A Detour to 5%

A Detour to 5%

Mortgage rates dropped, and they dropped meaningfully this past week.

Mortgage rates dropped, and they dropped meaningfully this past week. 

The rate range on the prime 30-year fixed-rate conventional mortgage dropped to 4.5%-to-4.625%. It had been ensconced in a range 13-basis-points higher for the past month. Borrowers got a reprieve. 

We noted last week that Italy was holding interest rates in check because of the prospect it could leave the European Union. The prospect has become more palpable in recent days. Here’s the skinny on Italy:

The anti-establishment 5-Star Movement, Italy's largest party, and the far-right League party picked EU critic Paolo Savona as their economy minister. The two parties share a common platform – both are critical of Europe's single currency, the euro. The parties had won more than half the votes in parliamentary elections this past March. The Savona pick was subsequently vetoed. A new vote is expected in late July.

So why would an Italian election influence U.S. interest rates?

U.S. investors are nervous because the prospect of Italy (Europe’s third-largest economy) leaving the EU opens uncharted territory. Could Italy be the first domino to fall? Does it instigate the disintegration of the euro and the EU?  Uncertainty has been jacked higher. 

When investors are nervous and uncertain, they seek a haven. U.S. Treasury securities are favored havens. Investors bid up the price of these securities. By doing so, they bid down the yield. The 10-year U.S. Treasury note influences long-term mortgage rates. As the yield on the 10-year note goes, so go mortgage rates. 

The yield on the 10-year note dropped 25 basis points. That’s a big move. It’s no surprise, then, that we saw mortgage rates drop. 

Investor sentiment is fickle, though: scared today, emboldened tomorrow.

The yield on the 10-year note spiked eight basis points higher (because of investor selling) on Wednesday. This suggests investors are less worried. More investors view (rightly, in our opinion) that Italy is less likely to leave the EU than initially imagined. Not surprisingly, mortgage rates moved higher. 

This, too, shall pass, as all the teeth-gnashing passed after the Brexit vote (remember Brexit?). If we focus on the long game, we still find a rising-interest-rate environment. Indeed, market watchers expect the Federal Reserve to raise the federal funds rate 25 basis points at its June 13 meeting.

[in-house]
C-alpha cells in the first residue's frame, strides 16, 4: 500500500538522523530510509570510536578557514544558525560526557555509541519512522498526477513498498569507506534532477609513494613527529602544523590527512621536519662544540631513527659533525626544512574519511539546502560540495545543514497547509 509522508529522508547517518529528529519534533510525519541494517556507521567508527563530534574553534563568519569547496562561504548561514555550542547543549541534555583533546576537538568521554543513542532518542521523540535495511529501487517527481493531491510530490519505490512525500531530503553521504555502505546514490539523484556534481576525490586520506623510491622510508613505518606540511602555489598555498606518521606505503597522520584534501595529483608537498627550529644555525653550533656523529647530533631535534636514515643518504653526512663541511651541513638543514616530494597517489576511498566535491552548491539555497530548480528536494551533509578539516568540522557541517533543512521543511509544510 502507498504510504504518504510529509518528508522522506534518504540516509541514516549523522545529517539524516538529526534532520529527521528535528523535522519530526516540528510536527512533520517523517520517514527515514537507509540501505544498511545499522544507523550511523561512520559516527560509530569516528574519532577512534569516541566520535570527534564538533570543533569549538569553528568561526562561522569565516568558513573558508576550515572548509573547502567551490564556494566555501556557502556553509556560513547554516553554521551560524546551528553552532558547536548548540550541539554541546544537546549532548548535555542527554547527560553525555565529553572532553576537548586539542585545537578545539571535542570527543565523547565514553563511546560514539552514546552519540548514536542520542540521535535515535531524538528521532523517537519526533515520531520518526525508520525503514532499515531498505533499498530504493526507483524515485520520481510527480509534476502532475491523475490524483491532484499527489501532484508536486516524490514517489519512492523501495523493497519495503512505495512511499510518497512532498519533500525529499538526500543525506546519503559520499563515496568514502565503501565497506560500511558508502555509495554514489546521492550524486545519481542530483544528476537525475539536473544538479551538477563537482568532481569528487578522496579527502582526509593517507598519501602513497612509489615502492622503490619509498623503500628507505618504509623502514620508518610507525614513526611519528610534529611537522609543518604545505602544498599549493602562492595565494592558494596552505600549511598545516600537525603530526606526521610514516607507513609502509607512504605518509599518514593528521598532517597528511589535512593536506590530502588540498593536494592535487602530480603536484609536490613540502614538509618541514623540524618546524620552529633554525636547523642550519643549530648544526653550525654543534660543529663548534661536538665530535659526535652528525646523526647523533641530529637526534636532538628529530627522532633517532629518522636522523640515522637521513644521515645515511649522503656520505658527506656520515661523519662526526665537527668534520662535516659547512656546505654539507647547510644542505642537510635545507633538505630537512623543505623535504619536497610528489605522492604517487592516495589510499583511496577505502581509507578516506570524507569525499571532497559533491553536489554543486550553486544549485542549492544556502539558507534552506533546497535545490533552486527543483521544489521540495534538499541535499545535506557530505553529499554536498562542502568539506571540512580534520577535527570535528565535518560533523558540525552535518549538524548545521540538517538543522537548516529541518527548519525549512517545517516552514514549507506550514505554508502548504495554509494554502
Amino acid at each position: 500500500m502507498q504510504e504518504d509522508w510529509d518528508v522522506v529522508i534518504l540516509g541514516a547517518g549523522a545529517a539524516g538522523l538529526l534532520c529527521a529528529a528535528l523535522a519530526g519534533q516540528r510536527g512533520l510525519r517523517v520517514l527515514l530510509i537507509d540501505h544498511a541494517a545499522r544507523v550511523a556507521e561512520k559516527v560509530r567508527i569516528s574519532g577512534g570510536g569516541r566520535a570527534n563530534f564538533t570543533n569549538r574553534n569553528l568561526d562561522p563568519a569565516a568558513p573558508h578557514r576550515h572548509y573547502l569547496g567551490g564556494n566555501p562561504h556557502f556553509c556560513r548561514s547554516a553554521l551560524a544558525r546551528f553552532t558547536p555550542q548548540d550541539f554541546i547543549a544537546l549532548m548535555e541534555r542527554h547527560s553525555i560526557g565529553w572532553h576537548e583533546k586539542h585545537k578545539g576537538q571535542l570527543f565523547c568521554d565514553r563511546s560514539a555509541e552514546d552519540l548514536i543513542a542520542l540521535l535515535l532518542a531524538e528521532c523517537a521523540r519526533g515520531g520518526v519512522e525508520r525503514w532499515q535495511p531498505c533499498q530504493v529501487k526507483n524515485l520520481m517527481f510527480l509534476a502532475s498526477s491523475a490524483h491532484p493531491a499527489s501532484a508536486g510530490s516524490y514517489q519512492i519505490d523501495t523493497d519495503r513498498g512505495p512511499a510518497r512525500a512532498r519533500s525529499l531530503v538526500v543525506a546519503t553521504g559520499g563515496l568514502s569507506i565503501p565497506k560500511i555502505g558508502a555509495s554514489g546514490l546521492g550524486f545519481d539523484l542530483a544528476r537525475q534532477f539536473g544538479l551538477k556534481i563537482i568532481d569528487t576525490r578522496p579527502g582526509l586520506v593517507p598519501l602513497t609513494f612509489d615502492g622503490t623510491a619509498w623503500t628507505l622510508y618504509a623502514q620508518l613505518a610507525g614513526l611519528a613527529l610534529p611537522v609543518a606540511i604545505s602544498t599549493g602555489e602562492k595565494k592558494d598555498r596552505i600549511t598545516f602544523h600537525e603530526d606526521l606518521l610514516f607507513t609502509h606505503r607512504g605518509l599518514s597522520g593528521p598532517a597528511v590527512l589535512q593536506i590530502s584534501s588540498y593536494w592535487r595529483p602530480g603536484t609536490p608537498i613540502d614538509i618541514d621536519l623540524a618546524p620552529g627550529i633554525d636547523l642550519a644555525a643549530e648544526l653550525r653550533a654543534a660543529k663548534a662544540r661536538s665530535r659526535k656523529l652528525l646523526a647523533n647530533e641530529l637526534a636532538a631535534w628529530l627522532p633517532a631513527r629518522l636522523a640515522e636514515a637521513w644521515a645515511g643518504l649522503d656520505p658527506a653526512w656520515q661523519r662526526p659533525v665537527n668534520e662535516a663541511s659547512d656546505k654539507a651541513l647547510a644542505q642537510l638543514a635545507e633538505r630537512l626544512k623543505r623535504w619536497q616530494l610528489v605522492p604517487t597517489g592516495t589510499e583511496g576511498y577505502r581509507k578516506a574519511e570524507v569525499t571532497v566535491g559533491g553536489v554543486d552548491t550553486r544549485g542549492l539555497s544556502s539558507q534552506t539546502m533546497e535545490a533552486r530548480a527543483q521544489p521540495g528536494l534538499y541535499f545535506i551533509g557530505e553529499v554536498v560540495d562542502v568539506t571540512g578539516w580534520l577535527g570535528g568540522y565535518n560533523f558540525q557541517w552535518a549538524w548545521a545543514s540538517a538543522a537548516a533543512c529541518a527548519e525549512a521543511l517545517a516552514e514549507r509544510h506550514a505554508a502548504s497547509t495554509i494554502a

Therefore, we don’t expect to see much more improvement in mortgage rates. Then again, we don’t expect them to surge immediately higher, either. It’s worth noting that the second estimate on gross domestic product (GDP) growth for the first quarter came in a little light. GDP growth was only 2.2% when annualized. It was 2.9% in the fourth-quarter of 2017.

The new lower range on mortgage rates could hold for a while longer. But why chance it? For anyone within 30 days of closing, locking would hardly be imprudent.  


Home Sales Come in Cool; Home Prices Come in Hot

The latest news on home sales was nothing to write home about. Sales of both new- and existing-homes failed to meet consensus estimates in April. The reasons differ somewhat.  

New-home sales failed to meet expectations because of lower builder activity. Builders are challenged by rising land, labor, and material costs. Somewhat paradoxically, supply is up. There are 300,000 new homes on the market, the highest in nine years. 

Existing-home sales remain subdued for the usual reason – low inventory (particularly in the lower-priced niches). Inventory decreased 6.3% year over year in April compared to a year ago. Existing home sales are down 1.4% year over year. 

Relentless price appreciation hurts both new- and existing-home sales. The Case-Shiller Home Price Index actually showed price appreciation accelerating in March. (That said, the data are skewed by a few hot markets in Northern California and the Northwest.) 

We don’t expect sales growth to gain traction in the near future. Purchase mortgage activity has eased. The MBA reports that applications were down 2% week over week for the latest reported week. The latest decrease drops the year-over-year gain to 2%. 

But let’s keep things in perspective: Housing and purchase mortgage activity remain elevated year over year. They’re a lot more elevated than five years ago. Still, we don’t expect to see notable gains over the next couple months.